How to extract all the emojis from text?

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Question :

How to extract all the emojis from text?

Consider the following list:

a_list = ['? ? me así, bla es se ? ds ???']

How can I extract in a new list all the emojis inside a_list?:

new_lis = ['? ? ? ? ? ?']

I tried to use regex, but I do not have all the possible emojis encodings.

Answer #1:

You can use the emoji library. You can check if a single codepoint is an emoji codepoint by checking if it is contained in emoji.UNICODE_EMOJI.

import emoji

def extract_emojis(s):
  return ''.join(c for c in s if c in emoji.UNICODE_EMOJI)
Answered By: Pedro Castilho

Answer #2:

I think it’s important to point out that the previous answers won’t work with emojis like ??????? , because it consists of 4 emojis, and using ... in emoji.UNICODE_EMOJI will return 4 different emojis. Same for emojis with skin color like ??.

My solution includes the emoji and regex modules. The regex module supports recognizing grapheme clusters (sequences of Unicode codepoints rendered as a single character), so we can count emojis like ???????

import emoji
import regex

def split_count(text):

    emoji_list = []
    data = regex.findall(r'X', text)
    for word in data:
        if any(char in emoji.UNICODE_EMOJI for char in word):

    return emoji_list

Testing (with more emojis with skin color):

line = ["? ? me así, se ? ds ??? hello ???? emoji hello ??????? how are ? you today????"]

counter = split_count(line[0])
print(' '.join(emoji for emoji in counter))


? ? ? ? ? ? ???? ??????? ? ?? ??


If you want to include flags, like ?? the Unicode range would be from ? to ?, so add:

flags = regex.findall(u'[U0001F1E6-U0001F1FF]', text) 

to the function above, and return emoji_list + flags.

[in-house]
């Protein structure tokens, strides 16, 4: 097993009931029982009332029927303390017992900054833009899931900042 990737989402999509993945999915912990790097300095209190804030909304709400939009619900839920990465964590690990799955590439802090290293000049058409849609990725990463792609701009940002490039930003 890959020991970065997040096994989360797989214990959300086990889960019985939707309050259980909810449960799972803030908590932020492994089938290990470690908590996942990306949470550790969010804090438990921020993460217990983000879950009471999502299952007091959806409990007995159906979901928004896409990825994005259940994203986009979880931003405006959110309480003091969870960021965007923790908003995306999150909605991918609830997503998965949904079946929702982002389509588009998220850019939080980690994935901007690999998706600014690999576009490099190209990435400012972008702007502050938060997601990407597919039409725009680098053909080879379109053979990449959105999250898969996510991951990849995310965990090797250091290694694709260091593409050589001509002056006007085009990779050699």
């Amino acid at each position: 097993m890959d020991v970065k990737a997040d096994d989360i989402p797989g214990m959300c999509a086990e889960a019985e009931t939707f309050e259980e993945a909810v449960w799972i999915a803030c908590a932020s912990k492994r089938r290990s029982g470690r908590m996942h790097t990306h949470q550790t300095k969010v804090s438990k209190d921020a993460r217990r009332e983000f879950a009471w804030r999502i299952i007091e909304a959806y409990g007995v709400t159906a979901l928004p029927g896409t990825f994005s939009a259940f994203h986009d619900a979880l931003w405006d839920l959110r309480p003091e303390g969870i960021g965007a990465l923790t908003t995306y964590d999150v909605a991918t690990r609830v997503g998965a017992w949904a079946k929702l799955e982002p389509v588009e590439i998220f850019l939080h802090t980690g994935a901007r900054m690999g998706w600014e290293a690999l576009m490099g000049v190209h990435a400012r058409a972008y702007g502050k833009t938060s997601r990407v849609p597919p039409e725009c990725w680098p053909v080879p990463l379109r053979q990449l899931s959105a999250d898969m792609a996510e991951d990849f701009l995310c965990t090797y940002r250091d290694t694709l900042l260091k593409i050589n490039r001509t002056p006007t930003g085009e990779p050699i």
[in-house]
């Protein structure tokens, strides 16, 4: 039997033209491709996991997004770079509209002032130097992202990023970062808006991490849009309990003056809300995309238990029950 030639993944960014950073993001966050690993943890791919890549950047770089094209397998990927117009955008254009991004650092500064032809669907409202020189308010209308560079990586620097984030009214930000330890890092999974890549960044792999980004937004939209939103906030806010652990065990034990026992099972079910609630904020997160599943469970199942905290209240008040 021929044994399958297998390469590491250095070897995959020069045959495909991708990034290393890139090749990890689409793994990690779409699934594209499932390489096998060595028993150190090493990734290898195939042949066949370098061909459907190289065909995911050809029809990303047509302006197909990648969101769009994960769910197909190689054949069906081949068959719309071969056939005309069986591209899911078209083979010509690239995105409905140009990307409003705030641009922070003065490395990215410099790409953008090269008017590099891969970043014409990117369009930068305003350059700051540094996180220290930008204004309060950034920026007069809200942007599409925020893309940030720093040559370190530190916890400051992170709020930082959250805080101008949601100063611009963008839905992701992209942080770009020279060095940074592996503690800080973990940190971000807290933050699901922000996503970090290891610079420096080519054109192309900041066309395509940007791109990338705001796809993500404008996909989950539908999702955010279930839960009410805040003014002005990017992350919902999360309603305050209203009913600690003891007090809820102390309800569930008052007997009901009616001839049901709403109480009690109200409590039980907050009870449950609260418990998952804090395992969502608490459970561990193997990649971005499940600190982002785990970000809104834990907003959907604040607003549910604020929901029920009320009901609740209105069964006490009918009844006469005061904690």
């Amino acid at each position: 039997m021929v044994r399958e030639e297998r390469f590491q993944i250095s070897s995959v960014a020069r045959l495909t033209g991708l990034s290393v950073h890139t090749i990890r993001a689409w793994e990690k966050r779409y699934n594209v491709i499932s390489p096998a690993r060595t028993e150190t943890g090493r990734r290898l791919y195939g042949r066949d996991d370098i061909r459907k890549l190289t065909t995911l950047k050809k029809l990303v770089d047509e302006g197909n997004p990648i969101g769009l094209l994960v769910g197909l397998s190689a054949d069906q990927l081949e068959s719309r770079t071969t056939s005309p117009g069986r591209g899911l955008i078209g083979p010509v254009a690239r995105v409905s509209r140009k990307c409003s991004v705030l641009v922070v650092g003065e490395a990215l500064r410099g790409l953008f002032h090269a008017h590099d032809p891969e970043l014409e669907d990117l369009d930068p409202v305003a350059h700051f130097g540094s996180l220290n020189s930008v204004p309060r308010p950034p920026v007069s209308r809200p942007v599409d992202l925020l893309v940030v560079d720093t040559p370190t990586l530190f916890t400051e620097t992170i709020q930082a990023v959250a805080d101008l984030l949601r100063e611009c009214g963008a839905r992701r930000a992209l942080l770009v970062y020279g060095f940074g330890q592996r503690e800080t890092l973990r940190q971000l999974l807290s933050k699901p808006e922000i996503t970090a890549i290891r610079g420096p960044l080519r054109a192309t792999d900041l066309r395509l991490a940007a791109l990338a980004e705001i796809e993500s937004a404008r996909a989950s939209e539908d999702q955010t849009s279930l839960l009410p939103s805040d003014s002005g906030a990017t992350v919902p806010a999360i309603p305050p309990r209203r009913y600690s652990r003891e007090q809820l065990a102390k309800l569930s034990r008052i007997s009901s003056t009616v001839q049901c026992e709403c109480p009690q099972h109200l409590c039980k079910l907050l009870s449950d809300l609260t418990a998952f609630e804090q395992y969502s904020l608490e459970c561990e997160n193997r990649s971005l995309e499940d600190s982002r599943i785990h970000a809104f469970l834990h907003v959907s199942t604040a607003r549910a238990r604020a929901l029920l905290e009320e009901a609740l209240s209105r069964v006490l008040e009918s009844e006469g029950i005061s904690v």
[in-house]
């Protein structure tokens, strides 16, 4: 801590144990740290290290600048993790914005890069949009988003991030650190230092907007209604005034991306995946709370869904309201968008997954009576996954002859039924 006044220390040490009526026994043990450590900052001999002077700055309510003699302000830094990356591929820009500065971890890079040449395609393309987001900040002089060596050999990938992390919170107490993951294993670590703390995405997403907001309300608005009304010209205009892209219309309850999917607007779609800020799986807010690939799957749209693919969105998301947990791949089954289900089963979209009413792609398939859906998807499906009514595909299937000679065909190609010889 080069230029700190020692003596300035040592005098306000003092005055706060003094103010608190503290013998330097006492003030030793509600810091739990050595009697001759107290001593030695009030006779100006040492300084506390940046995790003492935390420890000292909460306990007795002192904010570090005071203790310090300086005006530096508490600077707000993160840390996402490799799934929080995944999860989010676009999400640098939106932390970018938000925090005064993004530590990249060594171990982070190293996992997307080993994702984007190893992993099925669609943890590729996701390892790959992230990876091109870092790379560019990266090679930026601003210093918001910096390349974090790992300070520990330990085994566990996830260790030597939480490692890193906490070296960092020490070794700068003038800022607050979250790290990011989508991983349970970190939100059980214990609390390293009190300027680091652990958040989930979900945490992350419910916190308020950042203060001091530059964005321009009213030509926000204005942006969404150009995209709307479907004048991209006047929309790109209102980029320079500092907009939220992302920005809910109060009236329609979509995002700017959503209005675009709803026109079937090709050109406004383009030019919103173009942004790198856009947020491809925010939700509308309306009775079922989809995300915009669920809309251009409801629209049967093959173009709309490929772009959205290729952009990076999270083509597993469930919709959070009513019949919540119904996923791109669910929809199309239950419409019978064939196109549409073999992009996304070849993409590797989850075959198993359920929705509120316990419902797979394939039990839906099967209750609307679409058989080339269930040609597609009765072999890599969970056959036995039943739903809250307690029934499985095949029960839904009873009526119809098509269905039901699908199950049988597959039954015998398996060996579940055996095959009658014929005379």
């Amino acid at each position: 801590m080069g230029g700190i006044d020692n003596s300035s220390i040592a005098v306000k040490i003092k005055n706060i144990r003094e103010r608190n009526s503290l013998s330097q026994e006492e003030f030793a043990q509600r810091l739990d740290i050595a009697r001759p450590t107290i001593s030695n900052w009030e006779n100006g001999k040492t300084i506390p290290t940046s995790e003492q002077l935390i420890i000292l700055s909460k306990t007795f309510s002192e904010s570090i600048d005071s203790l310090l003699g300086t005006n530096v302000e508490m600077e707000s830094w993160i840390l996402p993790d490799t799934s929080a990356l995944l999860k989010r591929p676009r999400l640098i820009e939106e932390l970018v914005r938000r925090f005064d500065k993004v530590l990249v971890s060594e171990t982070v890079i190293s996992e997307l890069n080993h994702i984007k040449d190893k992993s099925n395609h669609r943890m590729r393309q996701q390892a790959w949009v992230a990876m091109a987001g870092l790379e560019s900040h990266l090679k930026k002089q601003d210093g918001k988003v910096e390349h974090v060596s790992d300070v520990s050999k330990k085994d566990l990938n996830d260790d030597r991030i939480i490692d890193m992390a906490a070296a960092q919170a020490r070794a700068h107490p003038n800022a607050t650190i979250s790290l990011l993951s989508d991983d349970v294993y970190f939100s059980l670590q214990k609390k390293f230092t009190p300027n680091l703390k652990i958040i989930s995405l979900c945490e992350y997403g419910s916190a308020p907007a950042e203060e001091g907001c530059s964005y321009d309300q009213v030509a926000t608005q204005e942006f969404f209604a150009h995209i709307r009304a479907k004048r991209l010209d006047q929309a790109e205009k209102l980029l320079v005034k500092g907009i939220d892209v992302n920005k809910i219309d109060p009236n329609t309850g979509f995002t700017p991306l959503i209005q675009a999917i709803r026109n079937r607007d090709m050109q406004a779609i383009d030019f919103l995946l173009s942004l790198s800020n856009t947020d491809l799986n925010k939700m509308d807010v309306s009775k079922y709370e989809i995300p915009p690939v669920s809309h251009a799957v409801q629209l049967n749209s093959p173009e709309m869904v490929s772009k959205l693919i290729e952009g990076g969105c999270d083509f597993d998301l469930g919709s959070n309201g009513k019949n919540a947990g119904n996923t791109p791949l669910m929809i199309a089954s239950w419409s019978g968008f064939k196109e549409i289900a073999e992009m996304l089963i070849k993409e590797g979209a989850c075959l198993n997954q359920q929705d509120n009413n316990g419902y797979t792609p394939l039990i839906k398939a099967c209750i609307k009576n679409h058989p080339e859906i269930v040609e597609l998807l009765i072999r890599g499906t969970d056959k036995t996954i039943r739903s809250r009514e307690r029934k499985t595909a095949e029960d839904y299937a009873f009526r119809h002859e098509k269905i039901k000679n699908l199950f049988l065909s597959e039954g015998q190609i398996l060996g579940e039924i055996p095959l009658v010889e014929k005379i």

See this post for more information about the flags.

Answered By: sheldonzy

Answer #3:

If you don’t want to use an external library, as a pythonic way you can simply use regular expressions and re.findall() with a proper regex to find the emojies:

In [74]: import re
In [75]: re.findall(r'[^ws,]', a_list[0])
Out[75]: ['?', '?', '?', '?', '?', '?']

The regular expression r'[^ws,]' is a negated character class that matches any character that is not a word character, whitespace or comma.

As I mentioned in comment, a text is generally contain word characters and punctuation which will be easily dealt with by this approach, for other cases you can just add them to the character class manually. Note that since you can specify a range of characters in character class you can even make it shorter and more flexible.

Another solution is instead of a negated character class that excludes the non-emoji characters use a character class that accepts emojies ([] without ^). Since there are a lot of emojis with different unicode values, you just need to add the ranges to the character class. If you want to match more emojies here is a good reference contain all the standard emojies with the respective range for different emojies